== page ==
Afghanistan has never seen such centralisation. Creating hierarchies that can link up central authority in Kabul with the distant countryside even through a highly delegative mechanism would be a herculean task given difficulties of terrain, the nature of tribal structures, ethnic diversity and polarisation and, of course, vested interests created by the ongoing insurgency.
Contained in this warning is the degree of difficulty for COIN operations both at the tactical and strategic levels. The objective is not just to capture spaces but to retain control of those spaces without the physical presence of foreign troops. Success thus means transforming the hostile environment in Afghanistan to a benign one, at least one in which Afghan troops/paramilitary can operate effectively. It also means, ideally, that the countryside would fall in line with the dictates of Kabul. That’s going to be a long haul regardless of the number of troops committed and deployed to Afghanistan.
Let’s consider it from another perspective. Assume that a ratio of 20 highly trained and suitably equipped counterinsurgency specialists to a population of 1000 could be achieved, that ratio being optimal for ensuring the containment of the insurgency. What time-frame are we looking at in which successful counterinsurgency would begin to translate into the normalcy required for nation-building — assuming of course that other factors necessary for the task of nation-building are already in place, are being incrementally put in place, or could be put in place?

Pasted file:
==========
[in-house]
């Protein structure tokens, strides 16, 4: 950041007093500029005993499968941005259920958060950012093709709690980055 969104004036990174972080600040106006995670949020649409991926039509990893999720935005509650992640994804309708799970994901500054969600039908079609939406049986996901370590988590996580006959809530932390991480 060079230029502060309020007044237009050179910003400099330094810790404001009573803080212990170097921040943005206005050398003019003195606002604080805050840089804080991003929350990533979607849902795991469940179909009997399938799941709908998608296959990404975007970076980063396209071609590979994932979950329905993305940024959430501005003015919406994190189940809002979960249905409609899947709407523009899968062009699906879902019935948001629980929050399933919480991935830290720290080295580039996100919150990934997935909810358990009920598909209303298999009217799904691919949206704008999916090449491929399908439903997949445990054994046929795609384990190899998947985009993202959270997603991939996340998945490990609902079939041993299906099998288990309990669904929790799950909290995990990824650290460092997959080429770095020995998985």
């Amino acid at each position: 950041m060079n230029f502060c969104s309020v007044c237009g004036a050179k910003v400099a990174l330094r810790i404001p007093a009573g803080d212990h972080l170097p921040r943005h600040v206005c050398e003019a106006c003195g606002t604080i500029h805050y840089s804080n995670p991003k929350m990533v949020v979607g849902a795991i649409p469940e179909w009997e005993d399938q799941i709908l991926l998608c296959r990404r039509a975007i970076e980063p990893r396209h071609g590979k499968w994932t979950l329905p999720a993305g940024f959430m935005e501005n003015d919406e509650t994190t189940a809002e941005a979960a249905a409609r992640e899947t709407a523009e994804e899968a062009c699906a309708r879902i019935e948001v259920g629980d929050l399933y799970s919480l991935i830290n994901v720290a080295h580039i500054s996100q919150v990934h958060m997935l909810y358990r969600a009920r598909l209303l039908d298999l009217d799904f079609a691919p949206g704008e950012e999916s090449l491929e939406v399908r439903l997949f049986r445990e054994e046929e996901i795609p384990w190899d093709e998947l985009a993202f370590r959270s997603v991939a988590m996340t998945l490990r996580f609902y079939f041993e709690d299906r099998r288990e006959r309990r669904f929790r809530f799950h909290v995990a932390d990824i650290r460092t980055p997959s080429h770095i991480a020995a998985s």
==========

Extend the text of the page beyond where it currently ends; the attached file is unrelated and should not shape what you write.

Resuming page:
It should be obvious that the task of nation building is very different from keeping peace. Neither is it simply a function of erecting formal democratic structures, albeit they be essential. The question, therefore, is this: Is Afghanistan ready for (a) the procedures of democracy and (b) its substance?
How difficult it might be to move from the procedures to the substance is not only a debate that informs much of comparative politics but is a practical problem of gigantic proportions.
Corollary: as President Obama sits down to review the strategy in Afghanistan in particular and this region in general, it might be instructive for him and his team to understand the limitations of what can be achieved in that country and this region.
Obama would need to be clear about whether America is in Afghanistan to effect socio-political re-engineering of that country or whether it should lower the bar on its expectations and settle for creating a peace that ensures that Afghan territory will not be used for attacks against the interests of the US and its allies.
This is an essential trade-off. Also, the less ambitious option, as all such options go, is more doable than the first and allows greater flexibility of strategy to the US in terms of who to take out and who to talk to and on what terms.
But this is where the rub lies. The “new” strategy, despite being more nuanced in some ways, remains grounded in old perceptions, the most dangerous being that the insurgency can be defeated and that would automatically throw up a new, modern Afghanistan.
Whether that is possible we shall return to next.
Ejaz Haider is Consulting Editor of The Friday Times and Op-Ed Editor of Daily Times. He can be reached at email@example.com. This article is the first in a two-part series. The concluding article will appear tomorrow